ISLAMABAD: More than 70 local businesses have expressed interest in collaborating with Chinese firms planning to shift their industrial units to Pakistan, according to a briefing given to Prime Minister Shehbaz Sharif during a meeting on Saturday to review progress on bilateral cooperation between the two countries.

The meeting was a continuation of the prime minister’s five-day visit to China last month, during which he interacted with investors and participated in wide-ranging business-to-business engagements.

Sharif also met top Chinese leaders, including President Xi Jinping, and discussed the possibility of enhancing cooperation under the multibillion-dollar China-Pakistan Economic Corridor (CPEC).

Apart from that, he visited Chinese agricultural zones and reached an understanding to send Pakistani students interested in learning advanced techniques to increase crop yield amid mounting concerns related to climate change.

“A comprehensive roadmap for the transfer of Chinese industries to Pakistan was presented to the meeting,” said a briefing given to the prime minister according to an official statement released after the meeting. “Collaboration with Chinese companies will be established to transfer Chinese textile, medical and surgical instruments, plastic and leather industries to Pakistan.”

“Seventy-eight Pakistani companies have initially expressed deep interest in collaborating to transfer Chinese industries to the country,” it added.

Sharif was also told that a comprehensive plan to send 1,000 students to China for advanced agricultural training at government expense had been completed.

“The first batch of students will be sent to China at the start of this academic year,” the statement said. “The next batch will be sent to China’s advanced agricultural universities after learning the Chinese language in Pakistan for which the plan has been completed.”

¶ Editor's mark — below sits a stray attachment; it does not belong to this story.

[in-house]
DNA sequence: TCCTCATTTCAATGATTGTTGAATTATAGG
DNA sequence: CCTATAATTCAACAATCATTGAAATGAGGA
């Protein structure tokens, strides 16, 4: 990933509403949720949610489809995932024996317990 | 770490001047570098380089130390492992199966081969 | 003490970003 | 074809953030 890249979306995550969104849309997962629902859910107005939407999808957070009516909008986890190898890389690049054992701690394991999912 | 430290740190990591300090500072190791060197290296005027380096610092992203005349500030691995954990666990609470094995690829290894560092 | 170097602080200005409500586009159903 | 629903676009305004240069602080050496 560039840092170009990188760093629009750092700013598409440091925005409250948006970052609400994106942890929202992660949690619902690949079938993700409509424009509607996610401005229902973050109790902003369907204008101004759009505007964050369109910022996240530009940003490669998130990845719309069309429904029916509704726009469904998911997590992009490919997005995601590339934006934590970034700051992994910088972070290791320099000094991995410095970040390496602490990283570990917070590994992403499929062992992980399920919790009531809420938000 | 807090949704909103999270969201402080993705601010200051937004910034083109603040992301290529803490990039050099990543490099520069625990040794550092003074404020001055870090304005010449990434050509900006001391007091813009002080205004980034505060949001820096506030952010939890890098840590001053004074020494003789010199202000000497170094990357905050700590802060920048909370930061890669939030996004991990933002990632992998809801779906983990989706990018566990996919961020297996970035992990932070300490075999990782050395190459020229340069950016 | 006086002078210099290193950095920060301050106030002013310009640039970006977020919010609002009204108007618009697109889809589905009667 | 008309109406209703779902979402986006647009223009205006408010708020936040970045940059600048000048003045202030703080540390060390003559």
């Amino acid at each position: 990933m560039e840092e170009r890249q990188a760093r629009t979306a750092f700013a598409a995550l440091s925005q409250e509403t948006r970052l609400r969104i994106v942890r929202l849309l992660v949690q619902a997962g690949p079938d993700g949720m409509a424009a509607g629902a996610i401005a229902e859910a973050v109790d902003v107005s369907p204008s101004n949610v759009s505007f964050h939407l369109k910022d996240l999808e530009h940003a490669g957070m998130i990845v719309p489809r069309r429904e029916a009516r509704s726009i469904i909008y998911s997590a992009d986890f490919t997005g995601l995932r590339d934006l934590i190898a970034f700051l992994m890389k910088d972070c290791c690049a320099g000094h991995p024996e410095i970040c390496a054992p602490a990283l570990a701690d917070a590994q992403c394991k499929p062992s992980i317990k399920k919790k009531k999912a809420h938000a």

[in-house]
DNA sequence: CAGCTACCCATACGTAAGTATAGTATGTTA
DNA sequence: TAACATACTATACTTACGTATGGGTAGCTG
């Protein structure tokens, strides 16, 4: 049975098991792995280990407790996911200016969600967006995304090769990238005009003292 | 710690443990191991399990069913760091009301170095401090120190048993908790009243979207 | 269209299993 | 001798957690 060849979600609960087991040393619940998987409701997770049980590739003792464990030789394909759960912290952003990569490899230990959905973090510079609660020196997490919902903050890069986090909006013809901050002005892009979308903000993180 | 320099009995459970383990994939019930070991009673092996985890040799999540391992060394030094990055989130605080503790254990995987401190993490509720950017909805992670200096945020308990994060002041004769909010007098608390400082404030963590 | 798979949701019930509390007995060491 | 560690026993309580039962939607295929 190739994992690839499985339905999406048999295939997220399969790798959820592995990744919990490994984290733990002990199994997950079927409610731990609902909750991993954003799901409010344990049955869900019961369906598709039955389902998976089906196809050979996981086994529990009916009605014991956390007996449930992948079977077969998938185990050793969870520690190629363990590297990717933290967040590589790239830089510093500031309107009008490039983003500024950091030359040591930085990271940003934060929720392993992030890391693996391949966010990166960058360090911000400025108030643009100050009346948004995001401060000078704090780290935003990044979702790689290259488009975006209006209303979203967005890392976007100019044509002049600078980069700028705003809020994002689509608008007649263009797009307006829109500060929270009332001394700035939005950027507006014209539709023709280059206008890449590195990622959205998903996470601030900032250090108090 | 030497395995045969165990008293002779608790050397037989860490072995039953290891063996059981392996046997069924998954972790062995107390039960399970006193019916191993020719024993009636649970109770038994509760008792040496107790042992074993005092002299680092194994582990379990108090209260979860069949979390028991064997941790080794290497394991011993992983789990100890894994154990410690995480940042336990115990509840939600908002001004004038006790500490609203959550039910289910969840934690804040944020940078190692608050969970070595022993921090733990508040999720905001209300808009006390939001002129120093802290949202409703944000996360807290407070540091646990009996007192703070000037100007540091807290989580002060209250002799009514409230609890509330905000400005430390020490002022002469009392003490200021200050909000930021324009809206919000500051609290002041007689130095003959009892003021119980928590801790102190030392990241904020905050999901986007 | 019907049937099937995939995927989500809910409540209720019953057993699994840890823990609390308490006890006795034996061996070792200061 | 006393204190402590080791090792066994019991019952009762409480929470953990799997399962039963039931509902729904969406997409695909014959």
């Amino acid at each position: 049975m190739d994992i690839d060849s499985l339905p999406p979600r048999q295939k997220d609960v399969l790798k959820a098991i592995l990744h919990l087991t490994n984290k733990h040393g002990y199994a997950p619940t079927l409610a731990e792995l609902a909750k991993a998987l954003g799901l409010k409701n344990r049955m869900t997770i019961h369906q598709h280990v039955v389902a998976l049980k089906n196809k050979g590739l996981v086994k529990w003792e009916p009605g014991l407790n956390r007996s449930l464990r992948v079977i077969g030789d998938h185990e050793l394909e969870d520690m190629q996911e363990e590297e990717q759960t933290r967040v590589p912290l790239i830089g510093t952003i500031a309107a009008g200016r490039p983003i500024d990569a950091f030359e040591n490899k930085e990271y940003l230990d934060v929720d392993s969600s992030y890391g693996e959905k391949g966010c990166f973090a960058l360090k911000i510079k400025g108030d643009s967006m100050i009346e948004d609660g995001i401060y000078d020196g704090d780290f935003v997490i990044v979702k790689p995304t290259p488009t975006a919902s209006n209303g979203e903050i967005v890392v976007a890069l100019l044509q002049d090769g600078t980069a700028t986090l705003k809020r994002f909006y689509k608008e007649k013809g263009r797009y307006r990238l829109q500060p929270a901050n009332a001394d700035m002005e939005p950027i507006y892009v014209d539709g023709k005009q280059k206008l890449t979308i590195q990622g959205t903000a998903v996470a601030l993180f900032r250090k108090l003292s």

The prime minister said that China was a long-standing friend that had always helped Pakistan in difficult times.

“The Chinese leadership is committed to further increasing investment in Pakistan,” he continued. “The transfer of Chinese industries to Pakistan will improve the national economy, create new employment opportunities and increase Pakistan’s exports.”


Pakistan PM mourns Sheila Jackson Lee’s death, praises her for strengthening bilateral ties

Updated 20 July 2024
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Pakistan PM mourns Sheila Jackson Lee’s death, praises her for strengthening bilateral ties

  • The US Congresswoman was suffering from pancreatic cancer and died on Friday at the age of 74
  • She was the founder of the Pakistan Caucus that was launched in 2004 to foster strong relations

ISLAMABAD: Prime Minister Shehbaz Sharif on Saturday expressed grief over the death of American Congresswoman Sheila Jackson Lee, saying she played a significant role to strengthen her country’s bilateral ties with Pakistan.
The US Congresswoman was suffering from pancreatic cancer and died in Houston on Friday night at the age of 74. She was the founder and co-chair of the Pakistan Caucus launched in 2004 within the United States House of Representatives.
The forum was established with the goal of fostering stronger US-Pakistan relations and addressing issues of mutual concern between the two countries.
“Deeply saddened to learn about the sad demise of @JacksonLeeTX18 Congresswoman Sheila Jackson Lee,” Sharif said in a social media post. “As Co-chair of the Pakistan Caucus in the US House of Representatives, she was a champion for stronger ties between Pakistan and the United States.”
“Her contributions will be remembered and missed for years to come,” he continued. “May her soul rest in peace. My heartfelt condolences to her family and her supporters.”
 


The Pakistan Caucus has been instrumental in facilitating high-level meetings and discussions between officials of the two countries, helping to address mutual concerns such as regional security and trade opportunities.